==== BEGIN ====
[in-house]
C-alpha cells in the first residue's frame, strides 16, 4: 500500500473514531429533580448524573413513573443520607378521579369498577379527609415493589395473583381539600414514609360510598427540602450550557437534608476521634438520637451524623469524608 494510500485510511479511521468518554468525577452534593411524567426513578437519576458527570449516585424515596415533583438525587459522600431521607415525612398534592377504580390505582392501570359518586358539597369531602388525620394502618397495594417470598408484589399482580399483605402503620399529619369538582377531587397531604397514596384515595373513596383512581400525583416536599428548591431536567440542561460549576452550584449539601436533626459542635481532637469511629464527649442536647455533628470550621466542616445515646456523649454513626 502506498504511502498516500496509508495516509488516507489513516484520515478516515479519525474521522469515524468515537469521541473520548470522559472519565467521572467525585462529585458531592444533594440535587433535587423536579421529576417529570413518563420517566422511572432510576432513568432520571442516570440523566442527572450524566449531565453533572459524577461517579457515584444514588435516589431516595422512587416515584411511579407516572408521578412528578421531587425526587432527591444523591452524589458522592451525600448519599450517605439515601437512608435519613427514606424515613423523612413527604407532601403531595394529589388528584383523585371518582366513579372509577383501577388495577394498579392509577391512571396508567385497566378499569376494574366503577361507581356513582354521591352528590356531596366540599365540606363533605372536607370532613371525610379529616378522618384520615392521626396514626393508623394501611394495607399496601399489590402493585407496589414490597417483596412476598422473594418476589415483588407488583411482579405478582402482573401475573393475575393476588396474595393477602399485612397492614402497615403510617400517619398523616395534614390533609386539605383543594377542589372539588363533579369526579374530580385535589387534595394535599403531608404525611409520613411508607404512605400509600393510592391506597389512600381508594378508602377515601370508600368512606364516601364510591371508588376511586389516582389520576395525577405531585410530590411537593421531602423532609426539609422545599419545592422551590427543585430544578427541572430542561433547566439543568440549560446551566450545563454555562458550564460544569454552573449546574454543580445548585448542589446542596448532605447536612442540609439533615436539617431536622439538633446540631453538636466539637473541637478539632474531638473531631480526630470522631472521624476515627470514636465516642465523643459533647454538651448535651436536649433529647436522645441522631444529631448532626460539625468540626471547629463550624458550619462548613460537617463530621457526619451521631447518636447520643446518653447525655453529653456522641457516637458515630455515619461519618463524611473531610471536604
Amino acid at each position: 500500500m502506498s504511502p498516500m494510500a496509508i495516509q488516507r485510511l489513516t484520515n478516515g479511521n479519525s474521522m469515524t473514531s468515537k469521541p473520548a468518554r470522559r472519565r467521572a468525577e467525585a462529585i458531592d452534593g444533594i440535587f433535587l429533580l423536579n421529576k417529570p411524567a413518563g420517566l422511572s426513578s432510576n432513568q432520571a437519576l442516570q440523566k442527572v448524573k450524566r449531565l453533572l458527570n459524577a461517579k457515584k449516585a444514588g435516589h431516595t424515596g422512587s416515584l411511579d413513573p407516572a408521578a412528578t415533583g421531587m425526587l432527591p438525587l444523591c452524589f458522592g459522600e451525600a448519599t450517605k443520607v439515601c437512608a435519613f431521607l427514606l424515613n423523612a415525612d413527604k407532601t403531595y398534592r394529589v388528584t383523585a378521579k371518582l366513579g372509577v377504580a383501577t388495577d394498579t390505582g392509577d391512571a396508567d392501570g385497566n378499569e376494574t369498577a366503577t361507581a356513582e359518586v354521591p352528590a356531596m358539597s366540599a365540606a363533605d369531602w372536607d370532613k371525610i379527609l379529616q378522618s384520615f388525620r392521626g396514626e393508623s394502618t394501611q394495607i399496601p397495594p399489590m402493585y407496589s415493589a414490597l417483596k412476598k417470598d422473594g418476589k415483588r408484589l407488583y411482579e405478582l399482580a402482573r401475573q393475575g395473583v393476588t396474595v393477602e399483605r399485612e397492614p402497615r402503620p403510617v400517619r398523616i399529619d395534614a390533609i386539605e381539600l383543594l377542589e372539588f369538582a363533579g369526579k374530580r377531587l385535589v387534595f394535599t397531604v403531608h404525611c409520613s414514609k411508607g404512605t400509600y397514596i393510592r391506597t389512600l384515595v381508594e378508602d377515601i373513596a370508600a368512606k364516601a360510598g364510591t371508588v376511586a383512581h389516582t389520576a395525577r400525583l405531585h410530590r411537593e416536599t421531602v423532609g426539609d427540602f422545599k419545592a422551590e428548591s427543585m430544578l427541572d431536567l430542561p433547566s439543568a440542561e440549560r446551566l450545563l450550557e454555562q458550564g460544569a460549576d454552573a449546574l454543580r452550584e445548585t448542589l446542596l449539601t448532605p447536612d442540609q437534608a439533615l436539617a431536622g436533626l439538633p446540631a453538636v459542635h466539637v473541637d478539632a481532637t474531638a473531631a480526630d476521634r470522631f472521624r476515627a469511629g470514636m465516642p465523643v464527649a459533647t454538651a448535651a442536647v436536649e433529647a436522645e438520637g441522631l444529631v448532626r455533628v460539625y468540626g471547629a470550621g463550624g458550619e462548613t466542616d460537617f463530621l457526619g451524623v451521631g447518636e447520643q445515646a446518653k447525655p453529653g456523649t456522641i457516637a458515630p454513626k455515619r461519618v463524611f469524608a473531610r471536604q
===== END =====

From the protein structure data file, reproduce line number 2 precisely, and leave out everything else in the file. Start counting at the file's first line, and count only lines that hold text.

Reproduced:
C-alpha cells in the first residue's frame, strides 16, 4: 500500500473514531429533580448524573413513573443520607378521579369498577379527609415493589395473583381539600414514609360510598427540602450550557437534608476521634438520637451524623469524608 494510500485510511479511521468518554468525577452534593411524567426513578437519576458527570449516585424515596415533583438525587459522600431521607415525612398534592377504580390505582392501570359518586358539597369531602388525620394502618397495594417470598408484589399482580399483605402503620399529619369538582377531587397531604397514596384515595373513596383512581400525583416536599428548591431536567440542561460549576452550584449539601436533626459542635481532637469511629464527649442536647455533628470550621466542616445515646456523649454513626 502506498504511502498516500496509508495516509488516507489513516484520515478516515479519525474521522469515524468515537469521541473520548470522559472519565467521572467525585462529585458531592444533594440535587433535587423536579421529576417529570413518563420517566422511572432510576432513568432520571442516570440523566442527572450524566449531565453533572459524577461517579457515584444514588435516589431516595422512587416515584411511579407516572408521578412528578421531587425526587432527591444523591452524589458522592451525600448519599450517605439515601437512608435519613427514606424515613423523612413527604407532601403531595394529589388528584383523585371518582366513579372509577383501577388495577394498579392509577391512571396508567385497566378499569376494574366503577361507581356513582354521591352528590356531596366540599365540606363533605372536607370532613371525610379529616378522618384520615392521626396514626393508623394501611394495607399496601399489590402493585407496589414490597417483596412476598422473594418476589415483588407488583411482579405478582402482573401475573393475575393476588396474595393477602399485612397492614402497615403510617400517619398523616395534614390533609386539605383543594377542589372539588363533579369526579374530580385535589387534595394535599403531608404525611409520613411508607404512605400509600393510592391506597389512600381508594378508602377515601370508600368512606364516601364510591371508588376511586389516582389520576395525577405531585410530590411537593421531602423532609426539609422545599419545592422551590427543585430544578427541572430542561433547566439543568440549560446551566450545563454555562458550564460544569454552573449546574454543580445548585448542589446542596448532605447536612442540609439533615436539617431536622439538633446540631453538636466539637473541637478539632474531638473531631480526630470522631472521624476515627470514636465516642465523643459533647454538651448535651436536649433529647436522645441522631444529631448532626460539625468540626471547629463550624458550619462548613460537617463530621457526619451521631447518636447520643446518653447525655453529653456522641457516637458515630455515619461519618463524611473531610471536604